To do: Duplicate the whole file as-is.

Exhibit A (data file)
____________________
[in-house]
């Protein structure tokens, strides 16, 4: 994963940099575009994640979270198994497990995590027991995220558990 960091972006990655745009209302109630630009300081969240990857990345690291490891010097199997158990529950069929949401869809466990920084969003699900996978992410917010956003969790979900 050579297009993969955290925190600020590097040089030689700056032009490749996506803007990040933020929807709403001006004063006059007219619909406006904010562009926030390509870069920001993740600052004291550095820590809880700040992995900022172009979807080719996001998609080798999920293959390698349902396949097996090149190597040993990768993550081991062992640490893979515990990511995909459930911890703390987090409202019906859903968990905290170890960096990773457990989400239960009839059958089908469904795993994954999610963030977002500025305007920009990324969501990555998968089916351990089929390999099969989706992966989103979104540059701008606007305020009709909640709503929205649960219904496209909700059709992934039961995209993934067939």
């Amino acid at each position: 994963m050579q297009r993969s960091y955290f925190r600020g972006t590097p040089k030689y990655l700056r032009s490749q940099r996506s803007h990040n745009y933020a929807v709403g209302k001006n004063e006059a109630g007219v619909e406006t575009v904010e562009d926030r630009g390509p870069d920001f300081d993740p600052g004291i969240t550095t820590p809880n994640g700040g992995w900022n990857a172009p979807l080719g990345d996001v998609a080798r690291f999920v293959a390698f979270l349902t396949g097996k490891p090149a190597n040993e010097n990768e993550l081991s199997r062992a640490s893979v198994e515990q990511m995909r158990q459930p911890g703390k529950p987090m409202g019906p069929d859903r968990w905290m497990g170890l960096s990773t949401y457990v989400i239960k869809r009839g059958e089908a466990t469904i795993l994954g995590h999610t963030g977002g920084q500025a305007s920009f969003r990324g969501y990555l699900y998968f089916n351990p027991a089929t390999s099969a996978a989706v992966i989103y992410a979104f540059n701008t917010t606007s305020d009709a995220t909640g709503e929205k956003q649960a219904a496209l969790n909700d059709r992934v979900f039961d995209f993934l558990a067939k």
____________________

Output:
[in-house]
């Protein structure tokens, strides 16, 4: 994963940099575009994640979270198994497990995590027991995220558990 960091972006990655745009209302109630630009300081969240990857990345690291490891010097199997158990529950069929949401869809466990920084969003699900996978992410917010956003969790979900 050579297009993969955290925190600020590097040089030689700056032009490749996506803007990040933020929807709403001006004063006059007219619909406006904010562009926030390509870069920001993740600052004291550095820590809880700040992995900022172009979807080719996001998609080798999920293959390698349902396949097996090149190597040993990768993550081991062992640490893979515990990511995909459930911890703390987090409202019906859903968990905290170890960096990773457990989400239960009839059958089908469904795993994954999610963030977002500025305007920009990324969501990555998968089916351990089929390999099969989706992966989103979104540059701008606007305020009709909640709503929205649960219904496209909700059709992934039961995209993934067939």
């Amino acid at each position: 994963m050579q297009r993969s960091y955290f925190r600020g972006t590097p040089k030689y990655l700056r032009s490749q940099r996506s803007h990040n745009y933020a929807v709403g209302k001006n004063e006059a109630g007219v619909e406006t575009v904010e562009d926030r630009g390509p870069d920001f300081d993740p600052g004291i969240t550095t820590p809880n994640g700040g992995w900022n990857a172009p979807l080719g990345d996001v998609a080798r690291f999920v293959a390698f979270l349902t396949g097996k490891p090149a190597n040993e010097n990768e993550l081991s199997r062992a640490s893979v198994e515990q990511m995909r158990q459930p911890g703390k529950p987090m409202g019906p069929d859903r968990w905290m497990g170890l960096s990773t949401y457990v989400i239960k869809r009839g059958e089908a466990t469904i795993l994954g995590h999610t963030g977002g920084q500025a305007s920009f969003r990324g969501y990555l699900y998968f089916n351990p027991a089929t390999s099969a996978a989706v992966i989103y992410a979104f540059n701008t917010t606007s305020d009709a995220t909640g709503e929205k956003q649960a219904a496209l969790n909700d059709r992934v979900f039961d995209f993934l558990a067939k």